D.C. Circuit Overturns Flagstaff ULPs: Ben James of Law360 ($$) writes that last Friday, the D.C. Circuit Court of Appeals found that the National Labor Relations Board took an "interpretive leap" in holding that an executive's comments about negotiating with unions violated the National Labor Relations Act. The executive, who is employed by Flagstaff Medical Center in Arizona, stated that if his employees decided to unionize, then he would not be negotiating with them. The Board had ruled that the executive's comments amounted to an implicit threat from management that a union campaign would be futile. However, the D.C. Circuit vehemently disagreed, noting that the comment had been made during a discussion of the benefit of direct communication between employees and management.
“Considering this context, we are baffled by the board’s interpretation of Bradel’s subsequent first-person-singular statement about negotiations as a comment about Flagstaff’s threshold willingness to negotiate — rather than as a statement about his own attendance at whatever meetings occur,” the appeals court ruling said. “The record does not support this interpretive leap.”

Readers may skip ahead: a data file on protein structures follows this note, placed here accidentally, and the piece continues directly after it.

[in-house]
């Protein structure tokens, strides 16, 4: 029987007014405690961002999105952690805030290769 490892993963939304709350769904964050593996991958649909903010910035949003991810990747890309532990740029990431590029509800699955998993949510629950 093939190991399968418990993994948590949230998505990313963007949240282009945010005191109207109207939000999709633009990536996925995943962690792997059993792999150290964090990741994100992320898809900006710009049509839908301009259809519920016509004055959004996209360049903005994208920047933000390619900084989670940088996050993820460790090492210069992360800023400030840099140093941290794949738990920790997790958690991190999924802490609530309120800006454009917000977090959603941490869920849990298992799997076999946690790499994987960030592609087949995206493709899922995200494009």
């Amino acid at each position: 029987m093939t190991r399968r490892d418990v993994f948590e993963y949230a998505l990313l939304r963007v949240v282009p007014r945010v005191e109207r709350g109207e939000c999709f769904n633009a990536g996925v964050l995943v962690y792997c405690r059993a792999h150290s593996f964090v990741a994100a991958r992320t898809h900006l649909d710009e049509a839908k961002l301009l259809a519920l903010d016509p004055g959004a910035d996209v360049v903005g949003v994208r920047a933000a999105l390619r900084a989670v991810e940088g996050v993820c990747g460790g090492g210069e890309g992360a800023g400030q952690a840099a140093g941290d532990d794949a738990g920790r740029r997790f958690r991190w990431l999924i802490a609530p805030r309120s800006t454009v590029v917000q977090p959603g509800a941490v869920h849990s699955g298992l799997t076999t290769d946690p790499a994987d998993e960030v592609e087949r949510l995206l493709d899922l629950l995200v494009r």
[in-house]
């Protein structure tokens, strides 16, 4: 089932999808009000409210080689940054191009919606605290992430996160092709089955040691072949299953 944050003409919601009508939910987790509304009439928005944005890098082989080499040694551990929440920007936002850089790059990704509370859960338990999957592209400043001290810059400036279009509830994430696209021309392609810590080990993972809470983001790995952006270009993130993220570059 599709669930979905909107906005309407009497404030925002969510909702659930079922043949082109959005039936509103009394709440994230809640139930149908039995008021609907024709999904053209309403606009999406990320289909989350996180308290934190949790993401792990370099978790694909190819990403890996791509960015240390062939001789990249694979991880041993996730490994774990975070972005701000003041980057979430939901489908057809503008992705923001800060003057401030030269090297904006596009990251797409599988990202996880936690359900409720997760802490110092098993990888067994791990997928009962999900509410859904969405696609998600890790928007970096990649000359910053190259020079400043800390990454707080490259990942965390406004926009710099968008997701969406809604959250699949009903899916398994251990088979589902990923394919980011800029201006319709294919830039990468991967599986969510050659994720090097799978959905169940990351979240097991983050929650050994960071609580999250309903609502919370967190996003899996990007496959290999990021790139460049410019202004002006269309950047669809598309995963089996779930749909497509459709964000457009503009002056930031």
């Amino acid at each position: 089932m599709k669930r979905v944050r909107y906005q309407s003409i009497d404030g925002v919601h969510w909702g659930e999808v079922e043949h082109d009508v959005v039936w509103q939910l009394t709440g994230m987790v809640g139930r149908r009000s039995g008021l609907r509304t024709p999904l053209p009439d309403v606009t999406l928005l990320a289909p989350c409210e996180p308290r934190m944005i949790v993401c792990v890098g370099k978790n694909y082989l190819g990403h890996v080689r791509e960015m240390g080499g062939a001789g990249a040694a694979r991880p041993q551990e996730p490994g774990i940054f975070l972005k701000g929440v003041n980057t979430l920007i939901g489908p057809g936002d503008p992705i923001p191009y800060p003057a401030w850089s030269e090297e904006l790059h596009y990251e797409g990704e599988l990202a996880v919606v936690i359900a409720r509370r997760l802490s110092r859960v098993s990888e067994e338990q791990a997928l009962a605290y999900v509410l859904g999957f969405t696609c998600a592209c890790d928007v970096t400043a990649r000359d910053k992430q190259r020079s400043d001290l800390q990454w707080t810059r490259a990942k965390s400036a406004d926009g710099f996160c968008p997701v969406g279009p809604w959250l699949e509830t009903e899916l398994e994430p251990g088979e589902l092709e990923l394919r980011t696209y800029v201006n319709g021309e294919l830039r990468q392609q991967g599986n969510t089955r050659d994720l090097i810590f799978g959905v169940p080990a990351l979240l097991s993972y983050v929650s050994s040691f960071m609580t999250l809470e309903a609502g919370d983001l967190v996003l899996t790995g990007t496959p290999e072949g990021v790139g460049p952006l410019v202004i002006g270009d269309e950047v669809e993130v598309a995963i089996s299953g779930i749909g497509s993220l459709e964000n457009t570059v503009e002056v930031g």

The D.C. Circuit further explained in its ruling that employers are allowed to discuss the benefits and detriments of unionizing as long as there is no threat or promise of benefit involved. A Board spokesperson declined to comment for the story.
Board Clears Palermo Immigration Check: Karen Herzog of the Milwaukee Journal-Sentinel writes that the National Labor Relations Board has found that Palermo Villa, Inc. did not violate labor law by terminating 75 workers during an immigration audit last year. The Board further held that Palermo did not use the audit in order to retaliate against workers for their unionization efforts. Importantly, the Board's decision was the last major hurdle that needed to be cleared before employees could vote on whether to be represented by the Palermo Workers Union. We will keep you updated as to the vote's results.
MLS Referees Unionize: The Boston Herald carried an Associated Press story reporting that Major League Soccer (MLS) referees, linesmen, and fourth officials have voted overwhelmingly in favor of being represented by the Professional Soccer Referees Association (PSRA) for the purpose of collective-bargaining. A spokesperson for the PSRA said that the vote was 55-7 in favor of unionization, with 15 referees abstaining. As a result of the vote, the Professional Referee Organization (PRO), the entity in charge of staffing MLS games, will now be compelled to negotiate with the PSRA over match officials' terms and conditions of employment.